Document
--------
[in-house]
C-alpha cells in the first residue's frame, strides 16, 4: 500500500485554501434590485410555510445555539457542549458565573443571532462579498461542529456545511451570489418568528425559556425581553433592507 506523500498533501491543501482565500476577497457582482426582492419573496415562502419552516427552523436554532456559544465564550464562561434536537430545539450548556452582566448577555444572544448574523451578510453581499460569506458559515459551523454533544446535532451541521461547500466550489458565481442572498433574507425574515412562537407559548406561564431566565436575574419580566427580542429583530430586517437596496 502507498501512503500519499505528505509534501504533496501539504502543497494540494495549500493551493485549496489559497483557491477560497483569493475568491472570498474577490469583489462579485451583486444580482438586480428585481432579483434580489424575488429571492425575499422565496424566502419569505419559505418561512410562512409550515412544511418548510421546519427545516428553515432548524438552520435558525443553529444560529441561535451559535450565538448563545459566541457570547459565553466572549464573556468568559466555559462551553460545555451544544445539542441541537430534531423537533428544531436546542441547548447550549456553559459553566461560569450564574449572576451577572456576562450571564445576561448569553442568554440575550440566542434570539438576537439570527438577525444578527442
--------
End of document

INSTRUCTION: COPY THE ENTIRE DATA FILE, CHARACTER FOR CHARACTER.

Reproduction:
[in-house]
C-alpha cells in the first residue's frame, strides 16, 4: 500500500485554501434590485410555510445555539457542549458565573443571532462579498461542529456545511451570489418568528425559556425581553433592507 506523500498533501491543501482565500476577497457582482426582492419573496415562502419552516427552523436554532456559544465564550464562561434536537430545539450548556452582566448577555444572544448574523451578510453581499460569506458559515459551523454533544446535532451541521461547500466550489458565481442572498433574507425574515412562537407559548406561564431566565436575574419580566427580542429583530430586517437596496 502507498501512503500519499505528505509534501504533496501539504502543497494540494495549500493551493485549496489559497483557491477560497483569493475568491472570498474577490469583489462579485451583486444580482438586480428585481432579483434580489424575488429571492425575499422565496424566502419569505419559505418561512410562512409550515412544511418548510421546519427545516428553515432548524438552520435558525443553529444560529441561535451559535450565538448563545459566541457570547459565553466572549464573556468568559466555559462551553460545555451544544445539542441541537430534531423537533428544531436546542441547548447550549456553559459553566461560569450564574449572576451577572456576562450571564445576561448569553442568554440575550440566542434570539438576537439570527438577525444578527442